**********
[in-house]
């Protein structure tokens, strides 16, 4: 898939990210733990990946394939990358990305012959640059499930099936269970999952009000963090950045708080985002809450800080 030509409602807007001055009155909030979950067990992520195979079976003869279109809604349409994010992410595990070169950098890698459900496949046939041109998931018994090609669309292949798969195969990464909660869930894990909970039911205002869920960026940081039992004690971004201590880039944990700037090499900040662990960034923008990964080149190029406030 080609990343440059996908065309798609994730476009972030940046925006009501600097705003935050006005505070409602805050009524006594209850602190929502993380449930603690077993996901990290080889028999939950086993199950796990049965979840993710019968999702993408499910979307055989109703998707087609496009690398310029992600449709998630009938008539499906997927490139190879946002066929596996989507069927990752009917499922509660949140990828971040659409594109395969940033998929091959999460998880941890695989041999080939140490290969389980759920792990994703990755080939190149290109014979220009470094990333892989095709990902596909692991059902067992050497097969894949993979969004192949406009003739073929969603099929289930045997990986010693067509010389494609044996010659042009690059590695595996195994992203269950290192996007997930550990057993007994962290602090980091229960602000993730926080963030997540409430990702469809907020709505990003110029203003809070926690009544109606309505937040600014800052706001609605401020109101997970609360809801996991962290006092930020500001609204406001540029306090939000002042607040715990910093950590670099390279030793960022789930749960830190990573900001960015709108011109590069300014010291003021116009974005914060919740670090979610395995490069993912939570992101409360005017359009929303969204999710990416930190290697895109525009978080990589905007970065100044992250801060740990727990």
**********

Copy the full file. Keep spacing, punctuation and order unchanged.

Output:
[in-house]
């Protein structure tokens, strides 16, 4: 898939990210733990990946394939990358990305012959640059499930099936269970999952009000963090950045708080985002809450800080 030509409602807007001055009155909030979950067990992520195979079976003869279109809604349409994010992410595990070169950098890698459900496949046939041109998931018994090609669309292949798969195969990464909660869930894990909970039911205002869920960026940081039992004690971004201590880039944990700037090499900040662990960034923008990964080149190029406030 080609990343440059996908065309798609994730476009972030940046925006009501600097705003935050006005505070409602805050009524006594209850602190929502993380449930603690077993996901990290080889028999939950086993199950796990049965979840993710019968999702993408499910979307055989109703998707087609496009690398310029992600449709998630009938008539499906997927490139190879946002066929596996989507069927990752009917499922509660949140990828971040659409594109395969940033998929091959999460998880941890695989041999080939140490290969389980759920792990994703990755080939190149290109014979220009470094990333892989095709990902596909692991059902067992050497097969894949993979969004192949406009003739073929969603099929289930045997990986010693067509010389494609044996010659042009690059590695595996195994992203269950290192996007997930550990057993007994962290602090980091229960602000993730926080963030997540409430990702469809907020709505990003110029203003809070926690009544109606309505937040600014800052706001609605401020109101997970609360809801996991962290006092930020500001609204406001540029306090939000002042607040715990910093950590670099390279030793960022789930749960830190990573900001960015709108011109590069300014010291003021116009974005914060919740670090979610395995490069993912939570992101409360005017359009929303969204999710990416930190290697895109525009978080990589905007970065100044992250801060740990727990």